Joe Thornton brought along a toque. And gloves. And a scarf. But with the temperature in Calgary hovering in the inhuman area of minus-18 (minus-40 factoring in the wind chill), how on earth does he expect to survive, having purposely left his overcoat back in San Jose?
"Mind," laughed Jumbo Joe, "over matter."
Either sentiment very nearly describes the San Jose Sharks' recent rise up the Western Conference standings. How many other NHL teams could survive the hit of their second- and third-leading scorers falling off the map and still be fighting for the lead in the ultra-tough Pacific Division, alongside the Dallas Stars and the defending Stanley Cup champion Anaheim Ducks?
The Sharks are circling. They are big, deep and committed defensively, in an aggressive, hard, forechecking way. They own arguably the best two-way player and passer in the game. Only the Detroit Red Wings have posted more road victories.
San Jose just hasn't excelled in the way most analysts figured it would. These Sharks choke the life right out of you.
"You play the style you have to," said coach Ron Wilson, a trace of irritation creeping into his voice. "You do whatever it takes to win. I don't know what you people expected. How many 30-goal scorers do you see in our lineup? Defense is what wins Stanley Cups. The Anaheim Ducks proved that again last year. They won all the 1-0 and 2-1 games in the playoffs."
But Wilson also acknowledged his team has had plenty of secondary scoring from Steve Bernier (13 goals), Joe Pavelski (11) and Jeremy Roenick, rookies Devin Setoguchi and Torrie Mitchell, and defenseman Christian Ehrhoff (nine each).
"Maybe a couple of them haven't produced they way we've anticipated," Wilson said. "But when they start to score again -- and we have every belief that they will -- the confidence the kids have gained along the way can only make us better."
So, what factors have inspired this San Jose revitalization?
1. Evgeni Nabokov might just be the game's top goaltender this season.
2. The Sharks have bought wholeheartedly into Wilson's grinding, pressuring, keep-your-own-end-tidy game plan.
3. No matter how much Marleau and Cheechoo might be struggling, the amazing Thornton invariably is there to bail out the Sharks offensively.
4. A young, no-name, blue-line brigade (four regulars are under the age of 25), thought to be fatally weakened by the loss of stalwart Scott Hannan to the Colorado Avalanche via free agency in the offseason, has been surprisingly durable. Even an injury to Kyle McLaren hasn't slowed them down.
"We've been the opposite of what everybody thought we'd be," Roenick said. "Everybody thought we'd be an offensive juggernaut, but we've turned into a defensive power. To give up 119 goals this late in the season is pretty amazing. Other teams have given up 160, 170-something.
"We think defense first, but not in a negative way. We go after it. We pressure the hell out of teams. We give up only 13 shots to the Oilers, in Edmonton, [against] a very fast team. That says something, a lot about us.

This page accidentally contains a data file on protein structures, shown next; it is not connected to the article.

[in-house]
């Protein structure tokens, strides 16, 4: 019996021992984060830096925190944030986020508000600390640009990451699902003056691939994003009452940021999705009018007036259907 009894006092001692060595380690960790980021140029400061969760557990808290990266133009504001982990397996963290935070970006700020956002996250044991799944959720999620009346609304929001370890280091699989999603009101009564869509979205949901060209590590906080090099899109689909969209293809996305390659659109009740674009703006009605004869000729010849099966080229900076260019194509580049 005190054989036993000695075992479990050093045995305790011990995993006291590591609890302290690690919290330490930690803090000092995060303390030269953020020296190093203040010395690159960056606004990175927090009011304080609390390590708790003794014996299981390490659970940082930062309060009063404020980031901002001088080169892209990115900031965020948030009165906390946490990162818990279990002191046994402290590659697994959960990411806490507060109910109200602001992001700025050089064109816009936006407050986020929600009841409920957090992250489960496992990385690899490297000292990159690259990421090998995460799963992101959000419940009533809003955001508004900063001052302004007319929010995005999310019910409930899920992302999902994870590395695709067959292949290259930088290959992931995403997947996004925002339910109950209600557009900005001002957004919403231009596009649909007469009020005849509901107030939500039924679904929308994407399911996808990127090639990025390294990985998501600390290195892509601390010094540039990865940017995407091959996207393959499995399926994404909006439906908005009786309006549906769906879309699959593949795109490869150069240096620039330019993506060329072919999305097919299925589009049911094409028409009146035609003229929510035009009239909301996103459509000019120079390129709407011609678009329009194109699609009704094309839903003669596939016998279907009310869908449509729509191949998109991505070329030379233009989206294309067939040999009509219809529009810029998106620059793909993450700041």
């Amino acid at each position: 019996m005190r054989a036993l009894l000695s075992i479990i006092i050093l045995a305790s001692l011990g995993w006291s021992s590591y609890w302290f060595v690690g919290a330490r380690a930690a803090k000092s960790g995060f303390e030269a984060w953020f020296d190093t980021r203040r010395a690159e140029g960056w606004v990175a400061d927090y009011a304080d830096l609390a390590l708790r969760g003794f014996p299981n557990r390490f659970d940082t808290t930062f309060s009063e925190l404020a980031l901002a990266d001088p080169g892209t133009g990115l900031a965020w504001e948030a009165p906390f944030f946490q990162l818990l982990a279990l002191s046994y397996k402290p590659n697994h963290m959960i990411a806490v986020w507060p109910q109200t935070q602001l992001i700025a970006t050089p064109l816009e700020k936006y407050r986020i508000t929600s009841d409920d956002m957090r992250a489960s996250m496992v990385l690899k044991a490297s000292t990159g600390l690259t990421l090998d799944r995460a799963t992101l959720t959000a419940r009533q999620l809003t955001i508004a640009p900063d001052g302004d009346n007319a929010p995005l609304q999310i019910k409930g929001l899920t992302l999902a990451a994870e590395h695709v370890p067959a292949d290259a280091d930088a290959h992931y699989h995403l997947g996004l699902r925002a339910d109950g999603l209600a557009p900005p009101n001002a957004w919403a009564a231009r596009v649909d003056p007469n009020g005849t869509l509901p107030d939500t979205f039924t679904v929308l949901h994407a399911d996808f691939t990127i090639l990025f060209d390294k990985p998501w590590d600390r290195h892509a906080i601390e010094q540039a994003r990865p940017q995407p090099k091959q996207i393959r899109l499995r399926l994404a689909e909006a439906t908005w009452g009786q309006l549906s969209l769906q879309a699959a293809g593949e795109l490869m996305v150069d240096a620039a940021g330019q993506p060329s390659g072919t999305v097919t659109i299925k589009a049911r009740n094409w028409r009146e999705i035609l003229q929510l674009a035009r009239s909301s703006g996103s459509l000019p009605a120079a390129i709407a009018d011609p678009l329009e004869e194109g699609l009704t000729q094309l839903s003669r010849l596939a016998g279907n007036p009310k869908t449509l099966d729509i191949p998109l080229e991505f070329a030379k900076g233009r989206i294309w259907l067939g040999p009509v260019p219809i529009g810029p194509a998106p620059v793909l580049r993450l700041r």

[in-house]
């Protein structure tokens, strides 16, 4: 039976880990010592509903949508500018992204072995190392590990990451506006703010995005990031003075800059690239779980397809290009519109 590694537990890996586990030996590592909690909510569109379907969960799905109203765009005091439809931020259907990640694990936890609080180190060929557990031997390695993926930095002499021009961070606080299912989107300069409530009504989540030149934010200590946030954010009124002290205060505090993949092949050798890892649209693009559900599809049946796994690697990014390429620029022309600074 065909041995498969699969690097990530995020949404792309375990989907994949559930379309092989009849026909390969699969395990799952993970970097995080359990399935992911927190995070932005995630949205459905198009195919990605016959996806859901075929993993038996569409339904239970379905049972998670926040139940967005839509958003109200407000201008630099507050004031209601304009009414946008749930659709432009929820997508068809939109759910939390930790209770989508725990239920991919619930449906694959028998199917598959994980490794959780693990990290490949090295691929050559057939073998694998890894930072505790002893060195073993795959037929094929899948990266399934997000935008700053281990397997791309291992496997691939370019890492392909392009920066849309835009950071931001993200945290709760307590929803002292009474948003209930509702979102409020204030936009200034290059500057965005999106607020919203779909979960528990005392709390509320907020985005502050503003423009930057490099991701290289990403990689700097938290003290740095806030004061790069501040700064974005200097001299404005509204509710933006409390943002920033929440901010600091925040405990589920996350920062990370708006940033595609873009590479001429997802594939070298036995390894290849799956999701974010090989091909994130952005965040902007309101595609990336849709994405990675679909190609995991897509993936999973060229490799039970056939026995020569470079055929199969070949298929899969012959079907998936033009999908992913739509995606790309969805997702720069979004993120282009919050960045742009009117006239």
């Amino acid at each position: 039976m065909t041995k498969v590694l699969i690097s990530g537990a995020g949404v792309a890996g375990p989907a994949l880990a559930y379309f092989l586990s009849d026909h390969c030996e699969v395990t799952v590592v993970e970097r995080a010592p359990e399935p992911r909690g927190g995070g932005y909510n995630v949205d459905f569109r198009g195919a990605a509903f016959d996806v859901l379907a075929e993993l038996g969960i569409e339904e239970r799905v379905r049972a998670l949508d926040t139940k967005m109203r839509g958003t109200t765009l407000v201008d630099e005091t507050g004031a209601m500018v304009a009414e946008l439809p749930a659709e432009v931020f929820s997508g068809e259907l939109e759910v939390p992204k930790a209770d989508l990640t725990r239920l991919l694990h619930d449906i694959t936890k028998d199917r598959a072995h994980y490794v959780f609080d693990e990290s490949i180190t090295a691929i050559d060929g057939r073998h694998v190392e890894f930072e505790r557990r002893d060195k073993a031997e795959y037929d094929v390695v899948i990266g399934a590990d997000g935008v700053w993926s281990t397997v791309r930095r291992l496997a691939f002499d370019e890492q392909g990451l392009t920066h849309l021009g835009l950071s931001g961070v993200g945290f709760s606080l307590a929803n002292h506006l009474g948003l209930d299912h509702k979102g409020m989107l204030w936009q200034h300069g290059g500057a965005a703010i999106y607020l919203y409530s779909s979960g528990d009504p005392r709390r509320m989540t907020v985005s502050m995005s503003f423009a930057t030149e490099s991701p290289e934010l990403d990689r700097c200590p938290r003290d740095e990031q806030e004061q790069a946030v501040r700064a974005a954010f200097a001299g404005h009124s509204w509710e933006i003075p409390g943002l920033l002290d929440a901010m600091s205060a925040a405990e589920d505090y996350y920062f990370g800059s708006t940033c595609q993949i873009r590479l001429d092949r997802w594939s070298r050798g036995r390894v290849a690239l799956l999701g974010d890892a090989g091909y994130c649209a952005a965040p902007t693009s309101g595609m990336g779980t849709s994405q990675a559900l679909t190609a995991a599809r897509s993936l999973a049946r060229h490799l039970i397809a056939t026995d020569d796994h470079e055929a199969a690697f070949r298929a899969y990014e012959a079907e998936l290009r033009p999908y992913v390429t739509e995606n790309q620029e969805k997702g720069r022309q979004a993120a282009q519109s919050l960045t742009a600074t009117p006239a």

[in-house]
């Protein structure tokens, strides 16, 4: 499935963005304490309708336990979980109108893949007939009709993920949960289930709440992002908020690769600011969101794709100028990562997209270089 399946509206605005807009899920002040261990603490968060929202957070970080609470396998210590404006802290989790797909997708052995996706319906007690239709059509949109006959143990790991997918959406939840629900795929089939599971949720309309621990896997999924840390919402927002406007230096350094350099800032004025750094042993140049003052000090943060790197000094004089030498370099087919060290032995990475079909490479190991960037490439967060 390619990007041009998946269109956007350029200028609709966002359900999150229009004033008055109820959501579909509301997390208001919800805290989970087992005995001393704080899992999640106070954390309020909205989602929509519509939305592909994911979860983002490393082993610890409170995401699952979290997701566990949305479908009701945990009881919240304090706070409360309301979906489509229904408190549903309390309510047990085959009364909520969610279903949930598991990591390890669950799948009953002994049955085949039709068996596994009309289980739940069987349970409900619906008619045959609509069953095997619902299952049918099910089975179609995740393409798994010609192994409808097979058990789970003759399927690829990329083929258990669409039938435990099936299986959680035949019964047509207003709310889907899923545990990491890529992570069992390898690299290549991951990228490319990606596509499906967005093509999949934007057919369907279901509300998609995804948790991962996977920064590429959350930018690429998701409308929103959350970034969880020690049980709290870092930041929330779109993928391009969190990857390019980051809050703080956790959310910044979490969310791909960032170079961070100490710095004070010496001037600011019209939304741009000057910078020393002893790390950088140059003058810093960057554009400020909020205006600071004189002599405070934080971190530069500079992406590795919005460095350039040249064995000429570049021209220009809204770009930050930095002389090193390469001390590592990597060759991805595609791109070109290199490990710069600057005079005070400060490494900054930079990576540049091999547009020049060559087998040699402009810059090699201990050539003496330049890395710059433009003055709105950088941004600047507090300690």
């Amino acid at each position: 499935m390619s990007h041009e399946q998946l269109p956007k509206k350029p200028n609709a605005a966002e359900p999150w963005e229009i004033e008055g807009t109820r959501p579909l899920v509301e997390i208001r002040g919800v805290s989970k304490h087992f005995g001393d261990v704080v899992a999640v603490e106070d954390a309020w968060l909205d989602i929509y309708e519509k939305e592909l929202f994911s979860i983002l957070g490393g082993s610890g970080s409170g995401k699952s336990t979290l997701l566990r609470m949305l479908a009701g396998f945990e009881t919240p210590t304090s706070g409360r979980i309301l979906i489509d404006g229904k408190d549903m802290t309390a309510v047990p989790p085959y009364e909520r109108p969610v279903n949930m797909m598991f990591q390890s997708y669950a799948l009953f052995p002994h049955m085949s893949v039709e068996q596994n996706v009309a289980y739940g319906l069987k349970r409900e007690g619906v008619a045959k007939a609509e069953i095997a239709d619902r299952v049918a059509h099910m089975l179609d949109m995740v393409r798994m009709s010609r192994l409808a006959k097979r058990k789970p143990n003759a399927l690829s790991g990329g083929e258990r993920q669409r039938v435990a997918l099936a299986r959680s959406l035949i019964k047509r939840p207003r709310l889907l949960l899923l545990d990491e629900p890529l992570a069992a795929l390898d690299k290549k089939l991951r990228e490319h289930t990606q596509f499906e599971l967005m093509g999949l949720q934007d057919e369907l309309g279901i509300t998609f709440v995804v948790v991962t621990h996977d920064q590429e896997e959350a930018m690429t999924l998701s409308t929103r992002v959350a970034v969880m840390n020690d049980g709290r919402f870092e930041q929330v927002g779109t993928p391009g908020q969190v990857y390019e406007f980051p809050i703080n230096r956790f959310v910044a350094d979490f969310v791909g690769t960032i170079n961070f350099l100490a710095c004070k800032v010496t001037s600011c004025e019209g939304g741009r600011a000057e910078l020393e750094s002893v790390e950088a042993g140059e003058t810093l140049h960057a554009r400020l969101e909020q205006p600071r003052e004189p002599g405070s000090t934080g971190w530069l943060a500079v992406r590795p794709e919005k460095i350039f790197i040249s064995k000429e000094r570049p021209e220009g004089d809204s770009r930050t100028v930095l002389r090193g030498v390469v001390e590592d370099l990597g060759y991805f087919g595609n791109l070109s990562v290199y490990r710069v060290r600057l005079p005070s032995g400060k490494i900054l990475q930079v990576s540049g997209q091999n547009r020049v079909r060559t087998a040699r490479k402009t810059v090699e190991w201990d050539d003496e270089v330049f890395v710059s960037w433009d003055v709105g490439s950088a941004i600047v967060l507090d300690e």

"[Thornton] obviously has scored a lot of points. But after him, we do it by committee. And sometimes, that's the best way."
Given the unflinching commitment in their own end and Nabokov's nifty numbers, it's wild to ponder what the Sharks might be doing had Marleau and Cheechoo not stepped into an open elevator shaft together.
"You never want to go through anything like this," Cheechoo said. "I expect a lot more of myself, obviously. It's a little frustrating, no doubt about it. But when you're having trouble scoring, you try to help in other ways. I think I'm playing better away from the puck than I ever have before. You try to keep your plus-minus up.
"I'm trying to find a groove again. The chances are coming, bunch-loads of them. But I haven't been able to bury anything. It'll come. I know it will."
Captain Marleau, unbelievably, has only nine goals and 26 points through 48 games. Cheechoo, who collected a Maurice Richard Trophy only two seasons ago, has a paltry nine goals and 16 points in 44 contests.
It only underlines the MVP-type campaign Thornton is turning in. Almost 46 percent of San Jose's attack goes through him. He has 66 points, tied for 10th overall in the NHL. The next-highest ranking Shark is Milan Michalek, 91st, with 33 points.
"I know Patrick and Cheech are going to get going," Thornton said. "They've been playing really good lately. Just so long as we win, it doesn't matter who scores. That's how we see it. Those two guys will get going. We've got 30 games to get better. And these guys are going to get better."
Nabokov's importance also cannot be underestimated. He ranks first in wins (28), third in shutouts (six) and fifth in goals-against-average (2.18), and sports a commendable .919 save percentage.
"Nabby's been good," Wilson said. "But overall, we've been good defensively. I think we've given up the second-fewest shots in the league, behind Detroit. So, it's not just Nabby."
As Roenick said, with due deference to the consistent brilliance of Jumbo Joe, the Sharks are a success by committee.
With the offseason addition of Mathieu Schneider and the belated returns of Scott Niedermayer and Teemu Selanne, the Ducks are once again getting a lot of love out West. Detroit has been riding high all season. Outsiders Calgary, Dallas and Vancouver are catching nervous glances from the favorites.
"We're doing pretty well right now," J.R. said with a broad smile, "and there's still plenty of room for improvement."
Underestimate San Jose at your peril. After years of being touted to run the table, this has all the makings of "their time." These Sharks are built to last for the long haul -- the long haul meaning mid-June.
There are teams that just give off Stanley Cup vibes, and this team, in an understated way, is one of them.
George Johnson, a columnist for the Calgary Herald, is a regular contributor to ESPN.com.